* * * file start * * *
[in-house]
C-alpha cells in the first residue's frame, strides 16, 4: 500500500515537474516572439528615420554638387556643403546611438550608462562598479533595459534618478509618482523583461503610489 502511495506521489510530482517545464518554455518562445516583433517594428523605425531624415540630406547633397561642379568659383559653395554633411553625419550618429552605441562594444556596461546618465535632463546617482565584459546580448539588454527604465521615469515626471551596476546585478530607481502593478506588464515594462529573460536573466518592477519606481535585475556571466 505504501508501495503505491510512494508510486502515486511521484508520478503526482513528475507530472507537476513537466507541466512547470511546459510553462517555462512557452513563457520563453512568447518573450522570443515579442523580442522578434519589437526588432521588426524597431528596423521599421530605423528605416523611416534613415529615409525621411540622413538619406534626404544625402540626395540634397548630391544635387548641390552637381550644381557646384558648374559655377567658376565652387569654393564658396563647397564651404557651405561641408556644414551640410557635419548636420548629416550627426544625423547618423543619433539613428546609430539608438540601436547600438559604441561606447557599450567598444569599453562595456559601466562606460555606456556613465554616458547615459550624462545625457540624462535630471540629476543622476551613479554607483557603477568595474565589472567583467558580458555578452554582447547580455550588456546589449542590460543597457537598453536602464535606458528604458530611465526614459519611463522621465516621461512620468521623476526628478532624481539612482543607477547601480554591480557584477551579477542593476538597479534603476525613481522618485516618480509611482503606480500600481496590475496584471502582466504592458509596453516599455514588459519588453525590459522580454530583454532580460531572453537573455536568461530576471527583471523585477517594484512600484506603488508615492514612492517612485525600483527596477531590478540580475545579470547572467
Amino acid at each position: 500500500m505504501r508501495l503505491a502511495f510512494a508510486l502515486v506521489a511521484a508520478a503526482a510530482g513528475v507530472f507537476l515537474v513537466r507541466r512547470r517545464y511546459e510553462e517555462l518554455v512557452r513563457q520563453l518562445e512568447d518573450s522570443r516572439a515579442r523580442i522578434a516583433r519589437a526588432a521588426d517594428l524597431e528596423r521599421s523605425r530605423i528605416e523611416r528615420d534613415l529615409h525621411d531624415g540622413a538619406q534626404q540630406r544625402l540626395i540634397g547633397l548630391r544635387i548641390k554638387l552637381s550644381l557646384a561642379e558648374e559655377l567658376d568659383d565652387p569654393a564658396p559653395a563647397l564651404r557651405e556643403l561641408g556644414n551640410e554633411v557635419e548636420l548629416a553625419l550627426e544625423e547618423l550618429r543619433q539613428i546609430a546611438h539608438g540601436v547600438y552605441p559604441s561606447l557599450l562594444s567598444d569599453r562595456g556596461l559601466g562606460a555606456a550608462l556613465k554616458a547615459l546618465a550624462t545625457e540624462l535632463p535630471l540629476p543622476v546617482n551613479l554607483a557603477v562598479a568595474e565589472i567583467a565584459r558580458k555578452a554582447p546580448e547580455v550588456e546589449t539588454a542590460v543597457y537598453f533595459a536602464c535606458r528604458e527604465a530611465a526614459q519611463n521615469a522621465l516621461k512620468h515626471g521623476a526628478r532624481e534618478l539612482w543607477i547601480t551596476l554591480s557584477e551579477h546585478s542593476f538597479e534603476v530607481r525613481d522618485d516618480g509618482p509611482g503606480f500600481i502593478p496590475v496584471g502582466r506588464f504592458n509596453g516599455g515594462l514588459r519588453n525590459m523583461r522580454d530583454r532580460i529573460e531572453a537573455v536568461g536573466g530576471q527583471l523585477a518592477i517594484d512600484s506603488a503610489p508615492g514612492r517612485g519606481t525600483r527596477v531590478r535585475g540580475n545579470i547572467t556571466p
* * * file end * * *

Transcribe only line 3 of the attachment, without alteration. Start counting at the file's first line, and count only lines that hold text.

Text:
Amino acid at each position: 500500500m505504501r508501495l503505491a502511495f510512494a508510486l502515486v506521489a511521484a508520478a503526482a510530482g513528475v507530472f507537476l515537474v513537466r507541466r512547470r517545464y511546459e510553462e517555462l518554455v512557452r513563457q520563453l518562445e512568447d518573450s522570443r516572439a515579442r523580442i522578434a516583433r519589437a526588432a521588426d517594428l524597431e528596423r521599421s523605425r530605423i528605416e523611416r528615420d534613415l529615409h525621411d531624415g540622413a538619406q534626404q540630406r544625402l540626395i540634397g547633397l548630391r544635387i548641390k554638387l552637381s550644381l557646384a561642379e558648374e559655377l567658376d568659383d565652387p569654393a564658396p559653395a563647397l564651404r557651405e556643403l561641408g556644414n551640410e554633411v557635419e548636420l548629416a553625419l550627426e544625423e547618423l550618429r543619433q539613428i546609430a546611438h539608438g540601436v547600438y552605441p559604441s561606447l557599450l562594444s567598444d569599453r562595456g556596461l559601466g562606460a555606456a550608462l556613465k554616458a547615459l546618465a550624462t545625457e540624462l535632463p535630471l540629476p543622476v546617482n551613479l554607483a557603477v562598479a568595474e565589472i567583467a565584459r558580458k555578452a554582447p546580448e547580455v550588456e546589449t539588454a542590460v543597457y537598453f533595459a536602464c535606458r528604458e527604465a530611465a526614459q519611463n521615469a522621465l516621461k512620468h515626471g521623476a526628478r532624481e534618478l539612482w543607477i547601480t551596476l554591480s557584477e551579477h546585478s542593476f538597479e534603476v530607481r525613481d522618485d516618480g509618482p509611482g503606480f500600481i502593478p496590475v496584471g502582466r506588464f504592458n509596453g516599455g515594462l514588459r519588453n525590459m523583461r522580454d530583454r532580460i529573460e531572453a537573455v536568461g536573466g530576471q527583471l523585477a518592477i517594484d512600484s506603488a503610489p508615492g514612492r517612485g519606481t525600483r527596477v531590478r535585475g540580475n545579470i547572467t556571466p